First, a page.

This week in Australia the conservative Liberal Party released its much-anticipated industrial relations policy. Most commentary is that the policy is thin but in terms of occupational health and safety, the Liberal Party is supportive of the changes made concerning workplace bullying. Sadly, the commentary is often lazy.
One example of a careless headline is in the Herald Sun newspaper for 11 May 2013, “$20 million Budget boost to stop workplace bullying“. The Australian Government’s changes to the Fair Work Act do not prevent bullying, it only provides further options for remedy. OHS is principally about preventing harm and the Fair Work Act changes do not help in this aim. More…
Just over a week after Australia’s national safety authority, Safe Work Australia, slammed the quad bike and all terrain vehicle manufacturers over shortsightedness on safety, Honda MPE has sent legal correspondence to an Australian manufacturer of crush protection devices (CPD), Quadbar Industries, over the wording of a sticker.
In the letter Peter Cash of Norton Rose Australia says that his client HondaMPE believes that a sticker on each Quadbar identified as a “compliance plate” may misled or deceive “members of the public and, in particular, prospective purchasers of your device”, and potential purchasers of Honda quad bikes.
The wording of the sticker is:
Certification/ fitment contact
Manufacturer 118 Industries
7 Margaret St Clifton, Qld Aust. More…
The May 2013 National Safety magazine has an article on safety leadership by Australia lawyer, Michael Tooma. It is a terrific article but it also highlights the lack of case studies of the practical reality of safety leadership in Australia and the great distance still required to improve safety. Tooma starts the article with
“It is widely recognised that strong safety leadership is integral to work, health and safety performance in any organisation.” [emphasis added]
Later he writes
“There is little doubt that safety leadership is a prerequisite to a positive safety culture in any organisation.”
These equivocations may indicate authorial caution on the part of Michael Tooma but they could illustrate that the role of safety leadership still remains open to question. More…
The chair of Safe Work Australia, Rex Hoy, makes an extraordinary challenge to the manufacturers of quad bikes. In a media statement released on 26 April 2013, he
“…has called on the designers and manufacturers of quad bikes to urgently reconsider improving the design of quad bikes so they are not prone to roll over.”
This sounds a sensible and safe suggestion but independent Australian research is still to be completed on whether these work vehicles are prone to roll over as a result of their design, and not simply driver (mis)behaviour.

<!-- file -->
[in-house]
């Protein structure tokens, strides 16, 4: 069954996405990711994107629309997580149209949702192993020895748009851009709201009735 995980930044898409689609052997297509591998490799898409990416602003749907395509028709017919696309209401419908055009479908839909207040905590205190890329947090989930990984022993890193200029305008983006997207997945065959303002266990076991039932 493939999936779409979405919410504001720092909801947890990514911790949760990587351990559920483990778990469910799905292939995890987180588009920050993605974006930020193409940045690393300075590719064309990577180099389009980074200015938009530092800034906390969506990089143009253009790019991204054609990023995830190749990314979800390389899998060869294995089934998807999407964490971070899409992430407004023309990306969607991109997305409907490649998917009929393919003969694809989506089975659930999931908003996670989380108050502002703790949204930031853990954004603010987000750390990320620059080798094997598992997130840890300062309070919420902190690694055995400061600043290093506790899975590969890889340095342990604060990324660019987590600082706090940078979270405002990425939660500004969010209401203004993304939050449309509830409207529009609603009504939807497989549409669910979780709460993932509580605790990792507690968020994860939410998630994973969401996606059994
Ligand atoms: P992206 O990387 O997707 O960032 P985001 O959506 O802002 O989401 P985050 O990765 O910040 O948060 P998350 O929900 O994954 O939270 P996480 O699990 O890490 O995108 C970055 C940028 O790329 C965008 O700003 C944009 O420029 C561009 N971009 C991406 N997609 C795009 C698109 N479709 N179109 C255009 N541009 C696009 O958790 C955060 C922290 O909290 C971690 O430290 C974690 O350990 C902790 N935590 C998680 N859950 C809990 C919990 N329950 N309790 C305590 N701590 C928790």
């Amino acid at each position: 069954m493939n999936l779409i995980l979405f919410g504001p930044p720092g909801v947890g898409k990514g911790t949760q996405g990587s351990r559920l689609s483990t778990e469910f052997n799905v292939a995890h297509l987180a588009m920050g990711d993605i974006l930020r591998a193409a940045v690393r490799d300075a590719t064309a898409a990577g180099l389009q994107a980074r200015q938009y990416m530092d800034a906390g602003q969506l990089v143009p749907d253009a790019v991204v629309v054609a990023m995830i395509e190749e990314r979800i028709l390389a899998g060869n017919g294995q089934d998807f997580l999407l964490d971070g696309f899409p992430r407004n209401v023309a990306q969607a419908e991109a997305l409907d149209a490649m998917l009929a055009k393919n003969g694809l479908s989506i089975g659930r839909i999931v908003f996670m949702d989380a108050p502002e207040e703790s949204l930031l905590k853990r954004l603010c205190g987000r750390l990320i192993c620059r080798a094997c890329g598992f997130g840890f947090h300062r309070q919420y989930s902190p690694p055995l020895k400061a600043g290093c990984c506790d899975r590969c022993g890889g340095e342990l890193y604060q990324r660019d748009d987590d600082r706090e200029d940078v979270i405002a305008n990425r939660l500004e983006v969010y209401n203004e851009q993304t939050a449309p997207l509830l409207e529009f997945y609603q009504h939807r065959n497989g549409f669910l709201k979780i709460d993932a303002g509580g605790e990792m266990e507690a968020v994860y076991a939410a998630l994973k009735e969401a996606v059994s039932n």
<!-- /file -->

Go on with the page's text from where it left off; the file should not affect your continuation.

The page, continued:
Hoy notes that people continue to die whilst riding quad bikes and is quoted saying:
“We cannot sit by and watch people being killed and seriously injured by these vehicles. Everyone has a responsibility for quad bike safety but it must involve a safer product. We need to ask ourselves how much a life is worth opposed to the cost of a crush protection device.”
Quad bike designers and manufacturers have been emphatic in their position that rollovers are, primarily, the fault of driver behaviour and that crush protection devices are likely to contribute to rollovers or exacerbate worker injuries from rollovers. More…
Following on from a look at the workplace safety-related elements of the current policy document of the Australian Labor Party, it is the Liberal Party of Australia‘s turn.
Liberal Opposition Leader Tony Abbott
The Liberals, currently lead by Tony Abbott, are the Australian equivalent of the Conservative Party in the United Kingdom and the Republicans in the United States and follow many of the free market principles that support capitalism. In terms of workplace safety, commitments are less obvious than those from the Left side of politics. Often workplace safety is wrapped in other concepts and there is an expectation that benefits to workers will somehow flow on from those benefits granted to employers and business, benefits frequently termed as part of productivity.
The Liberal’s policy document entitled: Our Plan, Real Solutions for All Australians lists the following productivity improvements: More…